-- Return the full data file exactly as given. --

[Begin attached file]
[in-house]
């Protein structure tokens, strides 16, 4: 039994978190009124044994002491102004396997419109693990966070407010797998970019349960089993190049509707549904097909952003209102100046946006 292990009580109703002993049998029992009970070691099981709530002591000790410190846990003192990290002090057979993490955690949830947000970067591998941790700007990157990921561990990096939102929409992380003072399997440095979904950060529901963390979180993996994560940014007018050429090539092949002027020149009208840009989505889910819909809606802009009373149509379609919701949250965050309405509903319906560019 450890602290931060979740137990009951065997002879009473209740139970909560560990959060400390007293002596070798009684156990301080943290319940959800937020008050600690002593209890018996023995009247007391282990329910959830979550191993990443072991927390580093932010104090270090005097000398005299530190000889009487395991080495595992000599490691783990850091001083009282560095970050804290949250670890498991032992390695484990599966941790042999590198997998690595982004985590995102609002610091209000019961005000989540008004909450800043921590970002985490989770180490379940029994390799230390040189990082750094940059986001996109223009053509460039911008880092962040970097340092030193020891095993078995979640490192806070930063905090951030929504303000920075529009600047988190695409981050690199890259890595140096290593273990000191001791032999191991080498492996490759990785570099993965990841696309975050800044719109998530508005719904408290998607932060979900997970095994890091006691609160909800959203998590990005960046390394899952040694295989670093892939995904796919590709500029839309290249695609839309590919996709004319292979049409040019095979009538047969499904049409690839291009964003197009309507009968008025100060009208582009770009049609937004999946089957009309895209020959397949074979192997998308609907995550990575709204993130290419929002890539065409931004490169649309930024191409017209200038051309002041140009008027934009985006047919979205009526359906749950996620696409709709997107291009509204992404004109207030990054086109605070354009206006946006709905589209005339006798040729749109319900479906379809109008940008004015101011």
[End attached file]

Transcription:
[in-house]
């Protein structure tokens, strides 16, 4: 039994978190009124044994002491102004396997419109693990966070407010797998970019349960089993190049509707549904097909952003209102100046946006 292990009580109703002993049998029992009970070691099981709530002591000790410190846990003192990290002090057979993490955690949830947000970067591998941790700007990157990921561990990096939102929409992380003072399997440095979904950060529901963390979180993996994560940014007018050429090539092949002027020149009208840009989505889910819909809606802009009373149509379609919701949250965050309405509903319906560019 450890602290931060979740137990009951065997002879009473209740139970909560560990959060400390007293002596070798009684156990301080943290319940959800937020008050600690002593209890018996023995009247007391282990329910959830979550191993990443072991927390580093932010104090270090005097000398005299530190000889009487395991080495595992000599490691783990850091001083009282560095970050804290949250670890498991032992390695484990599966941790042999590198997998690595982004985590995102609002610091209000019961005000989540008004909450800043921590970002985490989770180490379940029994390799230390040189990082750094940059986001996109223009053509460039911008880092962040970097340092030193020891095993078995979640490192806070930063905090951030929504303000920075529009600047988190695409981050690199890259890595140096290593273990000191001791032999191991080498492996490759990785570099993965990841696309975050800044719109998530508005719904408290998607932060979900997970095994890091006691609160909800959203998590990005960046390394899952040694295989670093892939995904796919590709500029839309290249695609839309590919996709004319292979049409040019095979009538047969499904049409690839291009964003197009309507009968008025100060009208582009770009049609937004999946089957009309895209020959397949074979192997998308609907995550990575709204993130290419929002890539065409931004490169649309930024191409017209200038051309002041140009008027934009985006047919979205009526359906749950996620696409709709997107291009509204992404004109207030990054086109605070354009206006946006709905589209005339006798040729749109319900479906379809109008940008004015101011």